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Kenya youth protesters gear up for nationwide strike

By Rose TROUP BUCHANAN - AFP
Kenya Discontent over the already high cost of living in Kenya spiralled into nationwide rallies last week.  By Patrick Meinhardt (AFP)
TUE, 25 JUN 2024 LISTEN
Discontent over the already high cost of living in Kenya spiralled into nationwide rallies last week. By Patrick Meinhardt (AFP)

Kenya braced for a nationwide strike Tuesday in response to a call by youth protesters for a countrywide shutdown, as opposition to the government's proposed tax hikes gathers momentum.

The mainly Gen-Z-led demonstrations have taken President William Ruto's government by surprise, with the Kenyan leader saying over the weekend that he was ready to speak with the protesters.

Discontent over the already high cost of living spiralled into nationwide rallies last week, sparked by the Ruto administration's proposed tax hikes in the annual finance bill, which parliament must vote on by June 30.

The protests were mostly peaceful, as Ruto noted Sunday in his first public comments on the demonstrations. But the Independent Policing Oversight Authority (IPOA) watchdog and rights groups said that two people had died following Thursday's rallies.

Protest organisers called for the police to be held accountable and reiterated their demands for the finance bill to be scrapped in its entirety.

"We're past the talking stage and won't be silenced. We demand an end to police violence, respect for our constitutional rights, and the freedom to speak up without fear of arrest or harm," Hanifa Adan told AFP Sunday.

Several organisations, including Amnesty International Kenya, said at least 200 people were wounded in the protests in Nairobi.

"The country stands at a crossroads," Amnesty's Kenya chapter said in a statement Monday.

"Despite mass arrests and injuries, the protests have continued to grow, emphasising the public's widespread discontent."

Amnesty added that the movement leaves government and police at a "critical juncture, where the escalation of force could lead to more fatalities and legal repercussions."

Abductions

Rights watchdogs have accused the authorities of abducting protesters in violation of the law.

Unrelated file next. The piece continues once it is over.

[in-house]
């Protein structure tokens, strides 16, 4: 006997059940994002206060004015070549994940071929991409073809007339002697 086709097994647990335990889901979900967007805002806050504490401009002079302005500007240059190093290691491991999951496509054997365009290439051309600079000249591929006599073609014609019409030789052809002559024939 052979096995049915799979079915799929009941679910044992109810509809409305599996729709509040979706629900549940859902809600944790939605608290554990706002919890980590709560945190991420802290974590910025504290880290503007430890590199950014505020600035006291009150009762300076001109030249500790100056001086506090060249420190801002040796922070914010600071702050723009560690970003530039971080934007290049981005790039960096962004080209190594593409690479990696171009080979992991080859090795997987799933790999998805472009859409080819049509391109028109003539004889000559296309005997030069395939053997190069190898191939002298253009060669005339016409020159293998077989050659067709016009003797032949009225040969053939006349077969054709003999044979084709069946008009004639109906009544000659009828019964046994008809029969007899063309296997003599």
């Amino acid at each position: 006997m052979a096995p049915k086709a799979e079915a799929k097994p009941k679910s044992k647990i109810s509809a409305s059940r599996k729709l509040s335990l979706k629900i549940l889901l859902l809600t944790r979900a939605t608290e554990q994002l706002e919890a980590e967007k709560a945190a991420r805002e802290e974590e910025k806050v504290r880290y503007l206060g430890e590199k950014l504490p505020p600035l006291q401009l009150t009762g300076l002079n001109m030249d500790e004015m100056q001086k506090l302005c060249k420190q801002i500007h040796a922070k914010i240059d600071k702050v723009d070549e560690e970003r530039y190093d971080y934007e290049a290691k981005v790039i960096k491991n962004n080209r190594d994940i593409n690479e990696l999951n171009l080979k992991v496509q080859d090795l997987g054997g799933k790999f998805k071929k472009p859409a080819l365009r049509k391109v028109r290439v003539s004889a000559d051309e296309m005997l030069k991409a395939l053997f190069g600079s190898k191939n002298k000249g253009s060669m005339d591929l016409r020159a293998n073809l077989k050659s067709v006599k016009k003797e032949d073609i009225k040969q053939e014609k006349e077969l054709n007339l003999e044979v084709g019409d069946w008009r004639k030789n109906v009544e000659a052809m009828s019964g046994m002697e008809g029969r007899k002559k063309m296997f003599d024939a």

"These abductions are intended to intimidate protesters planning to attend future peaceful demonstrations aimed at pressuring MPs to reject the bill," the Kenya Human Rights Commission (KHRC) said Monday.

"These abductions, mostly occurring at night, are conducted by police officers in civilian clothes and unmarked cars," KHRC added, calling for the "unconditional release of all abductees."

The police have not responded to requests from AFP for comment on the allegations.

In addition to a strong social media campaign and street rallies, the protesters have deployed unconventional tactics, including asking bars to stop playing music at midnight on the weekend as partygoers burst into chants saying: "Ruto must go" and "Reject finance bill."

Small numbers of Kenyans also protested at the weekend at several embassies abroad, including in Washington and Paris, according to TV images, organisers and social media.

The protests have also drawn support from some Anglican and Catholic church leaders.

During Sunday mass, the Kenya Conference of Catholic Bishops chairman Archbishop Maurice Muhatia urged the government to take the matter seriously, "and not be in denial".

Debt mountain

The cash-strapped government agreed last week to roll back several tax increases.

But Ruto's administration still intends to raise some taxes, saying they are necessary for filling the state coffers and cutting reliance on external borrowing.

Kenya has a huge debt mountain whose servicing costs have ballooned because of a fall in the value of the local currency over the last two years, making interest payments on foreign-currency loans more expensive.

The tax hikes will pile further pressure on Kenyans, with well-paid jobs remaining out of reach for many young people.

After the government agreed to scrap levies on bread purchases, car ownership and financial and mobile services, the treasury warned of a budget shortfall of 200 billion shillings ($1.56 billion).

The government now intends to target an increase in fuel prices and export taxes to fill the void left by the changes, a move critics say will make life more expensive in a country already saddled with high inflation.

Kenya has one of the most dynamic economies in East Africa but a third of its 52 million people live in poverty.

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Started: 02-07-2024 | Ends: 31-10-2024

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